Machine translation for low-resource languages: A look at Lesan

A team of researchers based in Ethiopia has developed and launched a new machine translation (MT) system specialized for low-resource languages.

Lesan, which was presented at the 35th Conference on Neural Information Processing Systems earlier this month, is an MT system that currently allows individuals to translate between English, Amharic, and Tigrinya. In the researchers’ presentation, they demonstrated that Lesan outperforms leading MT systems like Google Translate in its translations of these language pairs — the researchers hope that their efforts will expand the accessibility of information available online in these languages.

“We want to make sure that everyone has equal access to information to help them understand the world,” Lesan’s website reads. “Our technology will further open up access to educational resources on the internet so that children, youth, and adults can enjoy lifelong learning. These are the reasons why we started Lesan.”

While systems like Google Translate can be highly accurate in translating between pairs of high-resource languages — that is, languages that have been heavily researched and have a large corpus of data that’s readily accessible, such as English, Spanish, or German — the state-of-the-art systems tend to perform significantly more poorly when it comes to low-resource languages. 

Lesan in action (Source: Teka Hadgu et al., 2021).

Languages like Amharic and Tigrinya, for instance, tend to have fairly small online presences, despite being spoken by millions of speakers. As the researchers note, Wikipedia only has around 15,000 entries written in Amharic and less than 250 in Tigrinya. Due to the lack of freely accessible data in the languages, they are classified as low-resource languages, even though these languages are spoken by a combined population of roughly 60 million speakers. On the flip side, there are more than six million Wikipedia entries written in English, spanning a total of 17 billion words in the language alone.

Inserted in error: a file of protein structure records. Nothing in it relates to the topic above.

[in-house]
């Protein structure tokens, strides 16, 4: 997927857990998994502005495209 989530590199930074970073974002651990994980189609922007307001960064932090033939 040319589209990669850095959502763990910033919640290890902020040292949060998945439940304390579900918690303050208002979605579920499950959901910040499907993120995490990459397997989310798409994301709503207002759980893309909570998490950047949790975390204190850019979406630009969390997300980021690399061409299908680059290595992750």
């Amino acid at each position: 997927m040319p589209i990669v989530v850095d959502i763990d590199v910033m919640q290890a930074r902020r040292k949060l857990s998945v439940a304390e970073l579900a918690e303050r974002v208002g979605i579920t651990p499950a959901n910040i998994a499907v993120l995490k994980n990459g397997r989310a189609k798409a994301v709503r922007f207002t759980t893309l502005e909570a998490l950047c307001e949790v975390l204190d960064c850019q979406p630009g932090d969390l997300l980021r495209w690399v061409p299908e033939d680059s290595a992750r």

In order to circumvent the lack of online sources for data in these languages, the researchers supplemented data from online sources with texts derived from offline sources like books, newspapers, and magazines. This allowed the researchers to build a more thorough and representative corpus of text in the languages, creating a system that was consistently able to outperform more well-known MT systems in human evaluation conducted by experts in the respective languages.

“Unfortunately, millions of people cannot access [the information on Wikipedia] because it’s not available in their language,” the researchers write. “In future work, we would like to leverage Lesan’s MT system to empower human translators towards our mission of opening up the Web’s content to millions of people in their language.”

Andrew Warner
Andrew Warner is a writer from Sacramento. He received his B.A. in linguistics and English from UCLA and is currently working toward an M.A. in applied linguistics at Columbia University. His writing has been published in Language Magazine, Sactown Magazine, and The Takeout.

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